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Byron Shire
February 5, 2023

Pixie Byron Bay

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The stylish interior at Pixie Italian, with its inviting bar for latecomers – if there’s room

It was Saturday night and we hadn’t booked. Despite the full house we were treated like royalty as staff sat us up at the bar. The vibe was jovial – a crowd of mixed ages from three generations in one family, to groups of four and six and some couples.

From the bar we enjoyed a fascinating insight into the focus that makes Pixie Italian what it is – a friendly, intimate restaurant serving breathtaking Italian cuisine. Under normal circumstances the staff would be a credit to the restaurant owners. In these challenging times the service was particularly impressive – every cocktail was a collaboration, checked by senior staff. Our menu choices were discussed and approved.

The Roasted wattleseed tart (the wattleseed had a coffee flavour), blue swimmer crab, fermented pumpkin was my husband’s favourite dish. And we are not short of crabs in our household, with his family regularly dropping off their catch.

I can still taste the Lobster tortellini, saffron, buttermilk, caviar. Each tortelleno expertly crafted as a biteful. 

Created in deference to excecutive chef Matteo Tine’s Roman mother, the ethically raised Stone Axe Wagyu rump cap was paired with globe artichoke alla giudia. This ancient style of cooking artichokes sees them pickled then crumbed in rice flour and fried. It came with a fava bean puree cooked with onion, garlic and lemon zest and a jus blended with horseradish. It was, really, a sensation.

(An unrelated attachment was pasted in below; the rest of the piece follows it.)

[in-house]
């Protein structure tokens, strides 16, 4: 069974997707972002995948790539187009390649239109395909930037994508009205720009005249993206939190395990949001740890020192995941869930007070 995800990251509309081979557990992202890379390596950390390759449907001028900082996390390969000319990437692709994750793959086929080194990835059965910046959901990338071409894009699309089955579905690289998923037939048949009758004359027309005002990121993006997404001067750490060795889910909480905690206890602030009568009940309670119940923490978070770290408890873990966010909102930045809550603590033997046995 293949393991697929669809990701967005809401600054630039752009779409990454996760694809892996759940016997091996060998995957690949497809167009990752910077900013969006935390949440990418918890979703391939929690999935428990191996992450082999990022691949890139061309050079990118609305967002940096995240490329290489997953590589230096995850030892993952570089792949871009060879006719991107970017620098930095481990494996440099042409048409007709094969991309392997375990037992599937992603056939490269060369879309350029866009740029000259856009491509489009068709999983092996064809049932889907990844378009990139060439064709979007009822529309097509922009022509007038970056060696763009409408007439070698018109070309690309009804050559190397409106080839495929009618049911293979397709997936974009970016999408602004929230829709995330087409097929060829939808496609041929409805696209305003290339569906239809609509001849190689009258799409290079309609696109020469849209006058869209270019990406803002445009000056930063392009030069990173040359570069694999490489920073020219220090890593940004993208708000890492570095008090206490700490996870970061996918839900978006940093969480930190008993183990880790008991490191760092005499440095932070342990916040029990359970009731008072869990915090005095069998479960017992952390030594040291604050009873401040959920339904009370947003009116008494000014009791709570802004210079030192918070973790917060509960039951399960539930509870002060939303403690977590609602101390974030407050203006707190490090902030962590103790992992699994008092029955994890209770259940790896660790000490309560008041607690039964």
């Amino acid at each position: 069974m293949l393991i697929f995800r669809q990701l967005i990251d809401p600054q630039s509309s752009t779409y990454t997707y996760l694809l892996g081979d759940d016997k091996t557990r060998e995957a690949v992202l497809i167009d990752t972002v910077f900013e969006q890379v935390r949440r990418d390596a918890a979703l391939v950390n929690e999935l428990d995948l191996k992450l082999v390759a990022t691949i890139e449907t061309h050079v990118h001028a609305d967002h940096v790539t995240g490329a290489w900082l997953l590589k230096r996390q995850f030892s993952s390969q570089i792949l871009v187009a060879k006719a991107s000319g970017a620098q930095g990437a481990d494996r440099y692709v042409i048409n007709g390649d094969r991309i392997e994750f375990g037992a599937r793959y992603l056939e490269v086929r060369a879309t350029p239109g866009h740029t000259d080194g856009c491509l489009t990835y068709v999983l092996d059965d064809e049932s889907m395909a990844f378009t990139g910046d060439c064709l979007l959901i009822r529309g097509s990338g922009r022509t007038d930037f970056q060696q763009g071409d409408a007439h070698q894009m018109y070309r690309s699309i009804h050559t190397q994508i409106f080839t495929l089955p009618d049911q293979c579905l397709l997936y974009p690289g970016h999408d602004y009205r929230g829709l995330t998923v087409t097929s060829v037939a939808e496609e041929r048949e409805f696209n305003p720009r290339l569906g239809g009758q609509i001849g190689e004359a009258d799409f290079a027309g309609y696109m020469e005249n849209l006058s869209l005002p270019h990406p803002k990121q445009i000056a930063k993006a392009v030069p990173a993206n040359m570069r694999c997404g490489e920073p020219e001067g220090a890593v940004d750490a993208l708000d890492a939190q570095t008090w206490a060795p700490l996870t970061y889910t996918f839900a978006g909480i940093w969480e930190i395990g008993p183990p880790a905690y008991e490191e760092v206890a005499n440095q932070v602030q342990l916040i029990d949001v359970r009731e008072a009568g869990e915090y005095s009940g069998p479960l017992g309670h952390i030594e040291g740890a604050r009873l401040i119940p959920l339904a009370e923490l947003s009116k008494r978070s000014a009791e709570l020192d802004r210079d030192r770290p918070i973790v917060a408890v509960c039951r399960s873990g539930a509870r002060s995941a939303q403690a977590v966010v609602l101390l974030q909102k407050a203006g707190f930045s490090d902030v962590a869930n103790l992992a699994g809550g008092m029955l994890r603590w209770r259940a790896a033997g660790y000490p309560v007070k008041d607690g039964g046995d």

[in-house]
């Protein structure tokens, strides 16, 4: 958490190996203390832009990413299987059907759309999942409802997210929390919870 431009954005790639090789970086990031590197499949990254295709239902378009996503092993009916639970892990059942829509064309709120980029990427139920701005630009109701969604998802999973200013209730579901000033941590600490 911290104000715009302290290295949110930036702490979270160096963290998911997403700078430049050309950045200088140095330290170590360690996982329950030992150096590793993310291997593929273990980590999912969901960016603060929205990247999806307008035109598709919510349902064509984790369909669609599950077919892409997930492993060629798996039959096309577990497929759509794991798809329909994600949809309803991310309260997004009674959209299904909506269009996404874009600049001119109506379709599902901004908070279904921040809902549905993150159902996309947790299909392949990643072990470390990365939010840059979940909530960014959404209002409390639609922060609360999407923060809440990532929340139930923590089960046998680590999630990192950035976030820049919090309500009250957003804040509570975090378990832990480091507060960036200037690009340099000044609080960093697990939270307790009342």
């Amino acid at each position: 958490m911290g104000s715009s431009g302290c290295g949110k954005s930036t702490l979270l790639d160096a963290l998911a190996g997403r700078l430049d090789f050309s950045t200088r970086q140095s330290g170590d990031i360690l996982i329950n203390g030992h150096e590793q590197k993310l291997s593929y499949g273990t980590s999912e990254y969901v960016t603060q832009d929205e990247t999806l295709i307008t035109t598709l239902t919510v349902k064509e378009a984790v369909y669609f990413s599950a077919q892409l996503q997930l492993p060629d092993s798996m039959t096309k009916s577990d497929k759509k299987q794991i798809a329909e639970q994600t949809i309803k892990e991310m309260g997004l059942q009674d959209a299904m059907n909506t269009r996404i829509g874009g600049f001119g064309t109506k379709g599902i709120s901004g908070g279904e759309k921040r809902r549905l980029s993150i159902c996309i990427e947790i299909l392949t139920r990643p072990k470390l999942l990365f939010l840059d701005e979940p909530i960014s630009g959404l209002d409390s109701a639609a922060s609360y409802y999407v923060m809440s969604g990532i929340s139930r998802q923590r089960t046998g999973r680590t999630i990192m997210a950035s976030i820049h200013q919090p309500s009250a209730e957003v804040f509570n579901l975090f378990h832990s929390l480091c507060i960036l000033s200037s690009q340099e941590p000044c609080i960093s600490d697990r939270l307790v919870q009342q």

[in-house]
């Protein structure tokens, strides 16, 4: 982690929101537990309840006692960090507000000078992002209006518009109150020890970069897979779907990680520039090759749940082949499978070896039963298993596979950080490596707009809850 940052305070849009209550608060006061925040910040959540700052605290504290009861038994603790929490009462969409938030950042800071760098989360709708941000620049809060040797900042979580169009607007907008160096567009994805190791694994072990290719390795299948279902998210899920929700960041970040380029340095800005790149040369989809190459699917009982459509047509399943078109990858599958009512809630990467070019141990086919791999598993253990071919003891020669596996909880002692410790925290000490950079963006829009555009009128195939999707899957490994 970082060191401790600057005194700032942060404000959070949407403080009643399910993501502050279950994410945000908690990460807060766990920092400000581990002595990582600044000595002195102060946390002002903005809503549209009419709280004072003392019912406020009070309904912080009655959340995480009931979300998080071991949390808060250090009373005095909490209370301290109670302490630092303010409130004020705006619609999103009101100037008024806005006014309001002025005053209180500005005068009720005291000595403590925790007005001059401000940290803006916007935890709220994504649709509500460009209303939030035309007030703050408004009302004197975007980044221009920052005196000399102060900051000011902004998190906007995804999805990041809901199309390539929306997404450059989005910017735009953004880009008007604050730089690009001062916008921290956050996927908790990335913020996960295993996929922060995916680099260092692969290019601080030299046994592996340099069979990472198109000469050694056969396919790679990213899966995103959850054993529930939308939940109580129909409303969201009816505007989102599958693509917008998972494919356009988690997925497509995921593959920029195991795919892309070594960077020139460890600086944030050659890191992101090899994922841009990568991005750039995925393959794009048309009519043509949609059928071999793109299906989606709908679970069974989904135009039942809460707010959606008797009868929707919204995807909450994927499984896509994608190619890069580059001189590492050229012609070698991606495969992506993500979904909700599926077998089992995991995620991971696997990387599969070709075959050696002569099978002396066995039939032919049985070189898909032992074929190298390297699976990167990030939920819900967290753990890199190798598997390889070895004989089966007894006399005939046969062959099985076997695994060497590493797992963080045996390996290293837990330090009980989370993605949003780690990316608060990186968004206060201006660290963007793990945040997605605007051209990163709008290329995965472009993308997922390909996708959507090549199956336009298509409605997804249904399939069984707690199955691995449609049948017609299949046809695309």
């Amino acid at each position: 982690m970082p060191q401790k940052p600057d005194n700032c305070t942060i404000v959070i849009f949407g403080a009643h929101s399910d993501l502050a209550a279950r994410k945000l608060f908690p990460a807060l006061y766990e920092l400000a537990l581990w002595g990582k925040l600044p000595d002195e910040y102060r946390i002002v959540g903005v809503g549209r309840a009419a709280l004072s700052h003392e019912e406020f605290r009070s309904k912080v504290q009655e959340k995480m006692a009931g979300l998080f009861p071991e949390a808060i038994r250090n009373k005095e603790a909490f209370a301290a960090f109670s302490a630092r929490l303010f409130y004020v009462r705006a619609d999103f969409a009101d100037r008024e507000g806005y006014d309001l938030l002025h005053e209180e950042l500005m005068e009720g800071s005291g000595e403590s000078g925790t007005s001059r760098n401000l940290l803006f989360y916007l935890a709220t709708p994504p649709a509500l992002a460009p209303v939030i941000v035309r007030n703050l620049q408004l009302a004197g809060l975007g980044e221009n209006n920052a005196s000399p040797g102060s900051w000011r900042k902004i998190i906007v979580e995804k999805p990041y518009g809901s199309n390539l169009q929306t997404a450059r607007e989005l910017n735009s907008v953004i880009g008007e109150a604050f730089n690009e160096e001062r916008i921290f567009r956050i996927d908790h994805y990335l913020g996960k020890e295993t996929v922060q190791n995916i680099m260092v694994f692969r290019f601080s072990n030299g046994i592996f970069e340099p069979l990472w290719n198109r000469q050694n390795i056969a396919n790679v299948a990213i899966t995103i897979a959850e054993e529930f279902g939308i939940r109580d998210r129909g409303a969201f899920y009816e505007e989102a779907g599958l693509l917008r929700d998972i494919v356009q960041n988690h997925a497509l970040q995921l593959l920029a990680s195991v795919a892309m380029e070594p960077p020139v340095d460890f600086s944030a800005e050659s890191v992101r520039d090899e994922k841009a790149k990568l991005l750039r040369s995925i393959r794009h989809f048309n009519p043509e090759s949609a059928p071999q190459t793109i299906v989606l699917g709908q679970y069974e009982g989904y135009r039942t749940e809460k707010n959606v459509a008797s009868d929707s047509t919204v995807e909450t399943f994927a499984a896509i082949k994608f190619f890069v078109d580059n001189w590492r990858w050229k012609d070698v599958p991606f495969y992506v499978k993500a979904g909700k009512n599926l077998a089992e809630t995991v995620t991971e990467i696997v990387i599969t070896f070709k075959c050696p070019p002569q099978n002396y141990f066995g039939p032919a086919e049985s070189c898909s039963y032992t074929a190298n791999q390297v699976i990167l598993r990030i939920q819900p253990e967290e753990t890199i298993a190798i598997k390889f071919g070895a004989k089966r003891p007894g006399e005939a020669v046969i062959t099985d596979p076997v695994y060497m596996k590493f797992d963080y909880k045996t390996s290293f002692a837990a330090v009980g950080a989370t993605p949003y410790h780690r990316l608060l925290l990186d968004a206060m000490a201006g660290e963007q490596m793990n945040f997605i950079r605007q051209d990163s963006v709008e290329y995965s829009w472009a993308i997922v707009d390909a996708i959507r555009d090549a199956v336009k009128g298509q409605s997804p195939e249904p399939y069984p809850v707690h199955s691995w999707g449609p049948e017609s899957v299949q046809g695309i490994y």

The meringue was everything I want in a dessert. It was sizeable (perfect to share), gooey with brittle chunks – and there was toffee. 

I later spoke with Matteo Tine on the phone. ‘I’m trying to do a really cool coastal cuisine that pushes the boundaries when it comes to what you would expect from Italian food,’ he said. ‘We have a lot of influences from all over Europe. Plus, I have my own take on things. Everyone is welcome here. I don’t want to be one of those restaurants that is stuffy. You can come in and have a bowl of pasta and a salad. Or you can come in and have the whole shebang’.

Set within the Jonson Lane precinct at the southern end of Jonson Street, Pixie exudes vintage sophistication. Red-trimmed cutlery is a throwback to 1950s picnicware. Sea green tiles reminded me of early butcher shops. Evening summer light streaming in highlighted the bartop Shogun Lamp and our glassware, which paid homage to 1970s Italy. 

We had chosen the most expensive dishes and the bill was $202 for two main courses, one shared entrée, one shared dessert and five individual glasses of wine. We left inspired and will return.


Jonson Lane, 139 Jonson Street Byron Bay 

The writers visited anonymously and paid their own way. 

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